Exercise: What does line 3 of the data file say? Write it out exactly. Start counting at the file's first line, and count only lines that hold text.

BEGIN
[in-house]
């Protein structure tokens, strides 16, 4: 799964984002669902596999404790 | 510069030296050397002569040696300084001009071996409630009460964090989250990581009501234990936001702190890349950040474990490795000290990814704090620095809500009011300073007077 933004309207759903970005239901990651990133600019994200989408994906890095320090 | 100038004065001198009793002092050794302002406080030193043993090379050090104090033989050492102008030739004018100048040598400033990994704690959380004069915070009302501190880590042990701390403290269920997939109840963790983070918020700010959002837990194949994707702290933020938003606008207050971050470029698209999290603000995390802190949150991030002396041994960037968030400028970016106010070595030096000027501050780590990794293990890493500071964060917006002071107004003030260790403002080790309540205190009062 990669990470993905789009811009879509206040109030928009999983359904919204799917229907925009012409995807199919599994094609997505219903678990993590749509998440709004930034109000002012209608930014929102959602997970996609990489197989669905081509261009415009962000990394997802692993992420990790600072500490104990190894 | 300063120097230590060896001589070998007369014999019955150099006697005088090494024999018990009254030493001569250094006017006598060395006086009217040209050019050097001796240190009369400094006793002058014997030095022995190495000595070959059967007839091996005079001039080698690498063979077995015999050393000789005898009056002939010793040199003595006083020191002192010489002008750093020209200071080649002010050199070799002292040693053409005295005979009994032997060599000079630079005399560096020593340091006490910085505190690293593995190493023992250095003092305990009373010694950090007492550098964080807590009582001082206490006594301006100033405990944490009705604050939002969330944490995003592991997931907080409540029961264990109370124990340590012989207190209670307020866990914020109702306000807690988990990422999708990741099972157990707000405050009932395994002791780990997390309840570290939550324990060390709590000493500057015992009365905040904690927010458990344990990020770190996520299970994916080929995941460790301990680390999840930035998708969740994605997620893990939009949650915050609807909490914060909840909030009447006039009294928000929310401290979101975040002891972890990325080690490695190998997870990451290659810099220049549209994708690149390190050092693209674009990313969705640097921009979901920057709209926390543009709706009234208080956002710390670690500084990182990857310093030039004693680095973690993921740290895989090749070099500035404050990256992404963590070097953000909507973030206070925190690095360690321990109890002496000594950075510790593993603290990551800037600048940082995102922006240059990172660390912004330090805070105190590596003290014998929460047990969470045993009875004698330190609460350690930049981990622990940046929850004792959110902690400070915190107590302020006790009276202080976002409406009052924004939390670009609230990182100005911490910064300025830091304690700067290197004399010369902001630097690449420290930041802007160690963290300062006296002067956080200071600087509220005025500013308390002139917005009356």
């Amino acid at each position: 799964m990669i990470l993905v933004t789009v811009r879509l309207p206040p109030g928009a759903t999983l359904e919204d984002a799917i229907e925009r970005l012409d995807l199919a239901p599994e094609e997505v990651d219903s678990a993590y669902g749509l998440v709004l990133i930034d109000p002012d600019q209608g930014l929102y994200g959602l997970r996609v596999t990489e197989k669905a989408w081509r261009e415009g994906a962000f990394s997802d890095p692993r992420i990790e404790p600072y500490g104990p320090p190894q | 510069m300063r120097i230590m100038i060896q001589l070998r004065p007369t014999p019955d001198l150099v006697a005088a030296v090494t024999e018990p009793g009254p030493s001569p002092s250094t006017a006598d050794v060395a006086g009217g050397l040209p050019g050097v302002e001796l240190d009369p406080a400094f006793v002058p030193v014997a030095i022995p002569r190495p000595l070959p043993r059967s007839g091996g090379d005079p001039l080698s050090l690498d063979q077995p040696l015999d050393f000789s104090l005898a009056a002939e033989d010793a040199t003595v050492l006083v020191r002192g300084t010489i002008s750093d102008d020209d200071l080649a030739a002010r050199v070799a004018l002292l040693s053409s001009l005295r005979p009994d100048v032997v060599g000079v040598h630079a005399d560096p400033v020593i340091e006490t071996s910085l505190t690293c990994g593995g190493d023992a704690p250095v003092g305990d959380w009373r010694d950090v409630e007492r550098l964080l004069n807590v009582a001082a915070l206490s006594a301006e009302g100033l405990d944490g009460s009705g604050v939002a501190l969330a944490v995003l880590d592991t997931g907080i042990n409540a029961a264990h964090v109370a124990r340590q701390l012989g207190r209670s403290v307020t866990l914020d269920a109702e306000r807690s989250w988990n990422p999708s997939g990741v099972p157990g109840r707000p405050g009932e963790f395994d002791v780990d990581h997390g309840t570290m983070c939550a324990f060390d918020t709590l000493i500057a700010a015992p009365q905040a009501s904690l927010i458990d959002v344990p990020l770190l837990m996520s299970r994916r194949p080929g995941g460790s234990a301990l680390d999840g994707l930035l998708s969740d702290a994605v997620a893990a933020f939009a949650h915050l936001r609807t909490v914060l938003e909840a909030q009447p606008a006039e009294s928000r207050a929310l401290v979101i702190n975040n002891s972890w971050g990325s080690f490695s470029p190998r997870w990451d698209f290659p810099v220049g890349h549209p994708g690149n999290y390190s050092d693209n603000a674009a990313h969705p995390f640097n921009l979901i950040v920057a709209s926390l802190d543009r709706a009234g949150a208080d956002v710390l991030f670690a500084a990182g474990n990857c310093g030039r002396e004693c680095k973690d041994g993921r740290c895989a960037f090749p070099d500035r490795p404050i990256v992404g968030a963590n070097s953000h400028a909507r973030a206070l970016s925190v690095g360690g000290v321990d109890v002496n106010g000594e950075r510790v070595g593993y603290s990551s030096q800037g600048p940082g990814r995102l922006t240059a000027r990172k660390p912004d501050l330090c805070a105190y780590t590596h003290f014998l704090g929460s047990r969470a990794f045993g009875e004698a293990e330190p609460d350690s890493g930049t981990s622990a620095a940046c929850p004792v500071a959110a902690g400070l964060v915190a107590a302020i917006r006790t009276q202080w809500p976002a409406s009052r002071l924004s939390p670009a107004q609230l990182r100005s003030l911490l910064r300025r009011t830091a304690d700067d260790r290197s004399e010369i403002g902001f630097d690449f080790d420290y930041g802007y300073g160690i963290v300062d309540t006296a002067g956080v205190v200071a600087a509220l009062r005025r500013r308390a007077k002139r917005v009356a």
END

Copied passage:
């Amino acid at each position: 799964m990669i990470l993905v933004t789009v811009r879509l309207p206040p109030g928009a759903t999983l359904e919204d984002a799917i229907e925009r970005l012409d995807l199919a239901p599994e094609e997505v990651d219903s678990a993590y669902g749509l998440v709004l990133i930034d109000p002012d600019q209608g930014l929102y994200g959602l997970r996609v596999t990489e197989k669905a989408w081509r261009e415009g994906a962000f990394s997802d890095p692993r992420i990790e404790p600072y500490g104990p320090p190894q | 510069m300063r120097i230590m100038i060896q001589l070998r004065p007369t014999p019955d001198l150099v006697a005088a030296v090494t024999e018990p009793g009254p030493s001569p002092s250094t006017a006598d050794v060395a006086g009217g050397l040209p050019g050097v302002e001796l240190d009369p406080a400094f006793v002058p030193v014997a030095i022995p002569r190495p000595l070959p043993r059967s007839g091996g090379d005079p001039l080698s050090l690498d063979q077995p040696l015999d050393f000789s104090l005898a009056a002939e033989d010793a040199t003595v050492l006083v020191r002192g300084t010489i002008s750093d102008d020209d200071l080649a030739a002010r050199v070799a004018l002292l040693s053409s001009l005295r005979p009994d100048v032997v060599g000079v040598h630079a005399d560096p400033v020593i340091e006490t071996s910085l505190t690293c990994g593995g190493d023992a704690p250095v003092g305990d959380w009373r010694d950090v409630e007492r550098l964080l004069n807590v009582a001082a915070l206490s006594a301006e009302g100033l405990d944490g009460s009705g604050v939002a501190l969330a944490v995003l880590d592991t997931g907080i042990n409540a029961a264990h964090v109370a124990r340590q701390l012989g207190r209670s403290v307020t866990l914020d269920a109702e306000r807690s989250w988990n990422p999708s997939g990741v099972p157990g109840r707000p405050g009932e963790f395994d002791v780990d990581h997390g309840t570290m983070c939550a324990f060390d918020t709590l000493i500057a700010a015992p009365q905040a009501s904690l927010i458990d959002v344990p990020l770190l837990m996520s299970r994916r194949p080929g995941g460790s234990a301990l680390d999840g994707l930035l998708s969740d702290a994605v997620a893990a933020f939009a949650h915050l936001r609807t909490v914060l938003e909840a909030q009447p606008a006039e009294s928000r207050a929310l401290v979101i702190n975040n002891s972890w971050g990325s080690f490695s470029p190998r997870w990451d698209f290659p810099v220049g890349h549209p994708g690149n999290y390190s050092d693209n603000a674009a990313h969705p995390f640097n921009l979901i950040v920057a709209s926390l802190d543009r709706a009234g949150a208080d956002v710390l991030f670690a500084a990182g474990n990857c310093g030039r002396e004693c680095k973690d041994g993921r740290c895989a960037f090749p070099d500035r490795p404050i990256v992404g968030a963590n070097s953000h400028a909507r973030a206070l970016s925190v690095g360690g000290v321990d109890v002496n106010g000594e950075r510790v070595g593993y603290s990551s030096q800037g600048p940082g990814r995102l922006t240059a000027r990172k660390p912004d501050l330090c805070a105190y780590t590596h003290f014998l704090g929460s047990r969470a990794f045993g009875e004698a293990e330190p609460d350690s890493g930049t981990s622990a620095a940046c929850p004792v500071a959110a902690g400070l964060v915190a107590a302020i917006r006790t009276q202080w809500p976002a409406s009052r002071l924004s939390p670009a107004q609230l990182r100005s003030l911490l910064r300025r009011t830091a304690d700067d260790r290197s004399e010369i403002g902001f630097d690449f080790d420290y930041g802007y300073g160690i963290v300062d309540t006296a002067g956080v205190v200071a600087a509220l009062r005025r500013r308390a007077k002139r917005v009356a």